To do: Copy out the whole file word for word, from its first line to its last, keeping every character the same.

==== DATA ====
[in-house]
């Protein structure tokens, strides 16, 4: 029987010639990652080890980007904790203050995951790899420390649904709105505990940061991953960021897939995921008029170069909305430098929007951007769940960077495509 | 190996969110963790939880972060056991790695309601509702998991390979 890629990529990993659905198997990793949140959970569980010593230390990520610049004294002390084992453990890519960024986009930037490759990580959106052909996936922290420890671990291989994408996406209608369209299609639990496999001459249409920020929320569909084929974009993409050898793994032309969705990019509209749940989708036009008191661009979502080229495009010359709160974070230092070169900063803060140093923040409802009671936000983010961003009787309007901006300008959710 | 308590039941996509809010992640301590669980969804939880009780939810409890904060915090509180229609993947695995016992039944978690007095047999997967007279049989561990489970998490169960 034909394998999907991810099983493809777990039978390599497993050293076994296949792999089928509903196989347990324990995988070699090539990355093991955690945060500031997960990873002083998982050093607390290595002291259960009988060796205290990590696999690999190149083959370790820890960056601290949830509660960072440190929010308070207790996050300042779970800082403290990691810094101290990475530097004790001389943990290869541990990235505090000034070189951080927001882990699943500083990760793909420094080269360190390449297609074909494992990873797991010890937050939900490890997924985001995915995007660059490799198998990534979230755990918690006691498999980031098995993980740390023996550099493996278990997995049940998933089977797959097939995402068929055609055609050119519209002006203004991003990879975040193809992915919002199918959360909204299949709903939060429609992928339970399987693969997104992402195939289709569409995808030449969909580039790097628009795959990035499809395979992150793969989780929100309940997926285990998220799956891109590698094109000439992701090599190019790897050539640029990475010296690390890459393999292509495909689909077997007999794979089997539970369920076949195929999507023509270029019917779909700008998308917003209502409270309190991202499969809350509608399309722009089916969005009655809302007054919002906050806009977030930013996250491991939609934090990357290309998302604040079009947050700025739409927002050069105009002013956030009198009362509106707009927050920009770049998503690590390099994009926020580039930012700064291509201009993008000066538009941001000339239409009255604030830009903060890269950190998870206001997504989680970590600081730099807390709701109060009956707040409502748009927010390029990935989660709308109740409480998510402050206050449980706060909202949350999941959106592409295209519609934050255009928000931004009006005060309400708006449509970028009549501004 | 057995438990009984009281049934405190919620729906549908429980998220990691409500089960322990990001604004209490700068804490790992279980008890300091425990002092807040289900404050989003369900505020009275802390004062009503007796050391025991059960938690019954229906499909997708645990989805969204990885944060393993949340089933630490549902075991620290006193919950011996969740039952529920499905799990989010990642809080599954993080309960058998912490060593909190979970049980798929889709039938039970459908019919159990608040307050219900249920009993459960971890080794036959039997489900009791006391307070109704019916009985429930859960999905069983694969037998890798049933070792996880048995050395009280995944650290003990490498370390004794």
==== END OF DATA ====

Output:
[in-house]
């Protein structure tokens, strides 16, 4: 029987010639990652080890980007904790203050995951790899420390649904709105505990940061991953960021897939995921008029170069909305430098929007951007769940960077495509 | 190996969110963790939880972060056991790695309601509702998991390979 890629990529990993659905198997990793949140959970569980010593230390990520610049004294002390084992453990890519960024986009930037490759990580959106052909996936922290420890671990291989994408996406209608369209299609639990496999001459249409920020929320569909084929974009993409050898793994032309969705990019509209749940989708036009008191661009979502080229495009010359709160974070230092070169900063803060140093923040409802009671936000983010961003009787309007901006300008959710 | 308590039941996509809010992640301590669980969804939880009780939810409890904060915090509180229609993947695995016992039944978690007095047999997967007279049989561990489970998490169960 034909394998999907991810099983493809777990039978390599497993050293076994296949792999089928509903196989347990324990995988070699090539990355093991955690945060500031997960990873002083998982050093607390290595002291259960009988060796205290990590696999690999190149083959370790820890960056601290949830509660960072440190929010308070207790996050300042779970800082403290990691810094101290990475530097004790001389943990290869541990990235505090000034070189951080927001882990699943500083990760793909420094080269360190390449297609074909494992990873797991010890937050939900490890997924985001995915995007660059490799198998990534979230755990918690006691498999980031098995993980740390023996550099493996278990997995049940998933089977797959097939995402068929055609055609050119519209002006203004991003990879975040193809992915919002199918959360909204299949709903939060429609992928339970399987693969997104992402195939289709569409995808030449969909580039790097628009795959990035499809395979992150793969989780929100309940997926285990998220799956891109590698094109000439992701090599190019790897050539640029990475010296690390890459393999292509495909689909077997007999794979089997539970369920076949195929999507023509270029019917779909700008998308917003209502409270309190991202499969809350509608399309722009089916969005009655809302007054919002906050806009977030930013996250491991939609934090990357290309998302604040079009947050700025739409927002050069105009002013956030009198009362509106707009927050920009770049998503690590390099994009926020580039930012700064291509201009993008000066538009941001000339239409009255604030830009903060890269950190998870206001997504989680970590600081730099807390709701109060009956707040409502748009927010390029990935989660709308109740409480998510402050206050449980706060909202949350999941959106592409295209519609934050255009928000931004009006005060309400708006449509970028009549501004 | 057995438990009984009281049934405190919620729906549908429980998220990691409500089960322990990001604004209490700068804490790992279980008890300091425990002092807040289900404050989003369900505020009275802390004062009503007796050391025991059960938690019954229906499909997708645990989805969204990885944060393993949340089933630490549902075991620290006193919950011996969740039952529920499905799990989010990642809080599954993080309960058998912490060593909190979970049980798929889709039938039970459908019919159990608040307050219900249920009993459960971890080794036959039997489900009791006391307070109704019916009985429930859960999905069983694969037998890798049933070792996880048995050395009280995944650290003990490498370390004794």